Mexico now has over 40,000 known cases and an official death toll of over 4,200. Despite a surge in cases, officials are preparing to slowly reopen Mexico’s economy beginning May 18.
President Trump’s disgraced former campaign chair Paul Manafort was released from prison Wednesday and will serve the remainder of his sentence under home confinement. Manafort’s lawyers successfully argued his health and age made him especially vulnerable to contracting COVID-19 in prison.
Meanwhile, Democratic Congressmembers Deb Haaland of New Mexico and Raúl Grijalva of Arizona are urging the Trump administration to release Native American rights activist Leonard Peltier from federal prison and grant him clemency. Peltier is a former member of the American Indian Movement who was convicted of killing two FBI agents during a shootout on South Dakota’s Pine Ridge Indian Reservation in 1975. He has long maintained his innocence. Peltier suffers from heart problems and diabetes. His supporters point to a Federal Bureau of Prisons program allowing the early release of elderly prisoners and people with underlying health conditions during the pandemic.
So far only 2,500 federal prisoners have been released to home confinement, even though COVID-19 has already caused the death of at least 340 people in jails and prisons around the U.S.
Federal agents with a search warrant on Wednesday seized the cellphone of United States Senator Richard Burr, chair of the Senate Intelligence Committee. The North Carolina Republican is under scrutiny for selling as much as $1.7 million worth of stock after receiving privileged briefings about the threat of the coronavirus before the pandemic led markets to crash. It’s an apparent violation of the STOCK Act — the Stop Trading on Congressional Knowledge Act.
Yahoo News reports the Justice Department has accidentally disclosed the name of a Saudi diplomat suspected of helping two al-Qaeda 9/11 hijackers. The identity of Musaed Ahmed al-Jarrah was revealed in a declaration by a senior FBI official in response to a lawsuit filed by survivors and families of 9/11 victims who accuse Saudi Arabia’s government of involvement in the attacks. The revelation comes after a two-year intense legal battle by the Justice Department to keep the name under wraps.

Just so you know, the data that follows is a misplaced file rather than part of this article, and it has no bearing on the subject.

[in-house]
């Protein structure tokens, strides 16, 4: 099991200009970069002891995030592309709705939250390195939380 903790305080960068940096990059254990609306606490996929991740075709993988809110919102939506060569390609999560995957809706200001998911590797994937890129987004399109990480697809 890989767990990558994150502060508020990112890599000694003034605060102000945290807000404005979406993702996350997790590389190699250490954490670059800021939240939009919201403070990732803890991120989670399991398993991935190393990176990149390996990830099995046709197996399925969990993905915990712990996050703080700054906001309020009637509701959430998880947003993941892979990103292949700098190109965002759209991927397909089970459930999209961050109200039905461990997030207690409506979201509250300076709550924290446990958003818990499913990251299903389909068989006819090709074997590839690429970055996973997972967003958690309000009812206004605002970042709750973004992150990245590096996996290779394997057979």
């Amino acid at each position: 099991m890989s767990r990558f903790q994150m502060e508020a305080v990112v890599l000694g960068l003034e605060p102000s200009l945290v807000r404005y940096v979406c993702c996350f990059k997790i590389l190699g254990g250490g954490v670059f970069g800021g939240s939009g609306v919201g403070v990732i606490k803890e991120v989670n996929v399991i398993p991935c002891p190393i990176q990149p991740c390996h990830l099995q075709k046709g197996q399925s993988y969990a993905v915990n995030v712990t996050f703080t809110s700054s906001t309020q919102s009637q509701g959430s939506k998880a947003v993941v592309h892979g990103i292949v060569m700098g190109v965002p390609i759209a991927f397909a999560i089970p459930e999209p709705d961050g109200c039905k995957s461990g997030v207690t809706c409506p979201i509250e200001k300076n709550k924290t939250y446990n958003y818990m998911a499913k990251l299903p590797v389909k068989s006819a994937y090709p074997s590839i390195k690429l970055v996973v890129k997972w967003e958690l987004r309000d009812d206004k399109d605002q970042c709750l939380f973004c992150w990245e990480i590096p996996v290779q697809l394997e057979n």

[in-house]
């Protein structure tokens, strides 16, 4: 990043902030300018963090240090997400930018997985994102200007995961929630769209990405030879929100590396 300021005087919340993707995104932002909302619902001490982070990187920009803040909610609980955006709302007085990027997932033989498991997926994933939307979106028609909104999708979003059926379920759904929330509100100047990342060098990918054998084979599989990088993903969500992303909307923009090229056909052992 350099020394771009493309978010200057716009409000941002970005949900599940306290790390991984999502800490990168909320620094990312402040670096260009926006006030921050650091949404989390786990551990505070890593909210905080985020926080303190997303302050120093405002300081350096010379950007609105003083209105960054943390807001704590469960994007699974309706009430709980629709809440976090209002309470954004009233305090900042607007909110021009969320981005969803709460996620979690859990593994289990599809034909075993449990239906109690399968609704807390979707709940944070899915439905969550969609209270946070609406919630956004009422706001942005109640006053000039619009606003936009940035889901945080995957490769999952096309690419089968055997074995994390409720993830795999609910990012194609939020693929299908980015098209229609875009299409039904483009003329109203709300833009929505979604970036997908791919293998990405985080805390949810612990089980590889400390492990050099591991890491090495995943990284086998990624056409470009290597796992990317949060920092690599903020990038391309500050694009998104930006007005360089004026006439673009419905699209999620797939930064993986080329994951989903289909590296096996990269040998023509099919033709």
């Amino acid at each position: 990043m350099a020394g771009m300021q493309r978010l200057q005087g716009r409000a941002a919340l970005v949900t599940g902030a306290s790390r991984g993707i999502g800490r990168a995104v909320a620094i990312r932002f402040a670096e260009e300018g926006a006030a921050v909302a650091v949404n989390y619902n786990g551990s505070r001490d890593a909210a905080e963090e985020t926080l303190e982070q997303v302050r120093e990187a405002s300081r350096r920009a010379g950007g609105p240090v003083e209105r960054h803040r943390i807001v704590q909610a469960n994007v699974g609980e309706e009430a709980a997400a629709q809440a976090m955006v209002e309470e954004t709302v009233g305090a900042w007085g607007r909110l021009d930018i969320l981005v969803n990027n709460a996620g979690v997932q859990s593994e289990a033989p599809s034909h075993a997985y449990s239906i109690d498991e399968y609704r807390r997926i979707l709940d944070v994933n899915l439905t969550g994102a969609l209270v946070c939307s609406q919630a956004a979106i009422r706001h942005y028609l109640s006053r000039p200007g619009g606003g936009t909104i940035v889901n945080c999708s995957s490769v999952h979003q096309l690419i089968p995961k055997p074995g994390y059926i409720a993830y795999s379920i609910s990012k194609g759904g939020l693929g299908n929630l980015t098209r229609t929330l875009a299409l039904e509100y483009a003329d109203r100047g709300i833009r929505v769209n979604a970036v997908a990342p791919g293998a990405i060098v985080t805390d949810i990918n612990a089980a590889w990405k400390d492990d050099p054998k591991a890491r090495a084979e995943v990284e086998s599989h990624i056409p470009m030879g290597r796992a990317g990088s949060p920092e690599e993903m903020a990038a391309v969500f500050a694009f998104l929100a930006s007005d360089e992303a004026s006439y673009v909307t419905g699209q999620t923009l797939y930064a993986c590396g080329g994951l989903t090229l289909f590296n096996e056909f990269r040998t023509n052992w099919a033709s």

In California, Republican Mike Garcia has won a special election for a congressional district north of Los Angeles. Garcia defeated Christy Smith, a Democrat who opposes Medicare for All and California’s attempts to adopt a single-payer healthcare system. The district had been held by a progressive Democrat and supporter of Medicare for All — first-term Congressmember Katie Hill. Hill resigned from Congress last October after RedState.org and the Daily Mail published naked images of her without her consent and exposed her affair with a campaign aide.
Costa Rica is set to issue its first same-sex marriage registrations in late May, 18 months after the Costa Rican Constitutional Court gave lawmakers a year and a half to implement the reform. Reuters reports conservative lawmakers on Wednesday introduced a motion to delay the court’s ruling another 18 months, but it’s unclear whether it will gain enough support. Costa Rica is set to become the first Central American country to legalize marriage equality.